The show itself also continued its country-hopping Vatican conspiracy story this week as things switched to France. This demonic ritual led by Cardinal Guilott kicked off the episode, but thanks to Bennett's newfound ally in the female exorcist Mouse, Guilott and his cronies don't stay around for very long as they're disposed of in one of the show's more gorier sequences. Her character is one that we're introduced as we add another one to this growing list of cast members (surely they won't all make it to the end of Season 2 alive, right?) and it quickly becomes apparent that Mouse and Bennett are going to be the new Marcus and Tomas of the side-story, their methods being very different and their characters being opposites. It turns out to Bennett's horror, Mouse has Sister Deloris, fully integrated with the demon, chained up and is acting off its information, but she has to at the same time remember it's a demon. They aren't exactly the most trustworthy sources of information ever.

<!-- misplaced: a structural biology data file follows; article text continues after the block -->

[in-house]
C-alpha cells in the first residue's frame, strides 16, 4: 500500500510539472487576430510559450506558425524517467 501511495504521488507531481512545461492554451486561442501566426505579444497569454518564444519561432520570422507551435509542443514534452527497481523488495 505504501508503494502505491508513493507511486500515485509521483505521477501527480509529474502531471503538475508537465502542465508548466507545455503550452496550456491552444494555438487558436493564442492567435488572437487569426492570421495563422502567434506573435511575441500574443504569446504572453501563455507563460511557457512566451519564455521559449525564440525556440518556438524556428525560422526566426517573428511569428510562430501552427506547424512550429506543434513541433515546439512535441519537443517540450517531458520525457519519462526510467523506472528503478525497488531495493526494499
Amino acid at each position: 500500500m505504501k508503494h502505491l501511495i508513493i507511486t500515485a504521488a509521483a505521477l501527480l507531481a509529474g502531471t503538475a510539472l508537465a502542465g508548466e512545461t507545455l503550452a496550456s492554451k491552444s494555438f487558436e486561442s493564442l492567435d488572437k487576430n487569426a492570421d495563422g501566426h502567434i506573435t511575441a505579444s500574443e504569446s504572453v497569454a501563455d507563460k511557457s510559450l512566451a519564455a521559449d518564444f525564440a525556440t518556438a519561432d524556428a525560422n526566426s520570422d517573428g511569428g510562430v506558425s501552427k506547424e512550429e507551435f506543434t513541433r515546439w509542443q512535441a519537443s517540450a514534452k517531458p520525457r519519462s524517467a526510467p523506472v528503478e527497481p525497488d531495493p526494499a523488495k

Overall, Unclean was an improvement on Safe as Houses and certainly the episode that I preferred. Both were still pretty good episodes of television however as the storylines continue to balance across its three threads. Will we ever see Mouse and Bennett meet up with Tomas and Marcus? Or will they be the Tomas and Marcus of Europe? How many countries does the show plan on crossing off its list before the end of the season? It remains to be seen just how evil the evil in the woods around Andy's house is, but from what we've seen so far, it's not going to go quietly into the night.